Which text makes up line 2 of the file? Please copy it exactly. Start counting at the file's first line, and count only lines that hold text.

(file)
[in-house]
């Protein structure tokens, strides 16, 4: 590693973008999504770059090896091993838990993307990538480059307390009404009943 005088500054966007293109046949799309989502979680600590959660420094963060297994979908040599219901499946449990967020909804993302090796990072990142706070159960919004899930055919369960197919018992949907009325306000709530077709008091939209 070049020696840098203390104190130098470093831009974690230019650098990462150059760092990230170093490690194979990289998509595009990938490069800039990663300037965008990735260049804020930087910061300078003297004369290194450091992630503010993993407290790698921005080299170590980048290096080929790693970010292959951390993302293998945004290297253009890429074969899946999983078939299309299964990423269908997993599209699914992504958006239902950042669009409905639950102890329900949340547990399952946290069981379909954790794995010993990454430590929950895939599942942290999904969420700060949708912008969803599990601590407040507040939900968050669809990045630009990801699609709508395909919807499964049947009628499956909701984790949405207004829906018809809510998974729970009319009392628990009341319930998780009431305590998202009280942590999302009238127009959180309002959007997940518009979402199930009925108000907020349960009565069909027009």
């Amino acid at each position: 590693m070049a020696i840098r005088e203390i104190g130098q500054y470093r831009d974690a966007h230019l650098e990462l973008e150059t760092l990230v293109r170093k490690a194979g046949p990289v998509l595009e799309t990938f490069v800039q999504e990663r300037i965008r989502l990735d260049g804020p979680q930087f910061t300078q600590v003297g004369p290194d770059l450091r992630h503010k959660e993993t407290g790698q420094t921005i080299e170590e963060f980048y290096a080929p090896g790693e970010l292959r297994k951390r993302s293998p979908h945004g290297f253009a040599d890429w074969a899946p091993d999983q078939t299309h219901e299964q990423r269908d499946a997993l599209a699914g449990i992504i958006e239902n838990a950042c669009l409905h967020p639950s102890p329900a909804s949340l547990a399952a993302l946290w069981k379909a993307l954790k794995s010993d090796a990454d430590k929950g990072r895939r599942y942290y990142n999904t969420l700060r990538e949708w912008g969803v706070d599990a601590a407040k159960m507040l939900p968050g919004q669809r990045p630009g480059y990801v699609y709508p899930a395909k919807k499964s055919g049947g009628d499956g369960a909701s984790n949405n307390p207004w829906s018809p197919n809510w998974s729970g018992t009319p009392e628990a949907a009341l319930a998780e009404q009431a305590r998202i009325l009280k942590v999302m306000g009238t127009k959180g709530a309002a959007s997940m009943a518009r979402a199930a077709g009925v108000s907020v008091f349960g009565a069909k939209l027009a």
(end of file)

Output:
């Protein structure tokens, strides 16, 4: 590693973008999504770059090896091993838990993307990538480059307390009404009943 005088500054966007293109046949799309989502979680600590959660420094963060297994979908040599219901499946449990967020909804993302090796990072990142706070159960919004899930055919369960197919018992949907009325306000709530077709008091939209 070049020696840098203390104190130098470093831009974690230019650098990462150059760092990230170093490690194979990289998509595009990938490069800039990663300037965008990735260049804020930087910061300078003297004369290194450091992630503010993993407290790698921005080299170590980048290096080929790693970010292959951390993302293998945004290297253009890429074969899946999983078939299309299964990423269908997993599209699914992504958006239902950042669009409905639950102890329900949340547990399952946290069981379909954790794995010993990454430590929950895939599942942290999904969420700060949708912008969803599990601590407040507040939900968050669809990045630009990801699609709508395909919807499964049947009628499956909701984790949405207004829906018809809510998974729970009319009392628990009341319930998780009431305590998202009280942590999302009238127009959180309002959007997940518009979402199930009925108000907020349960009565069909027009």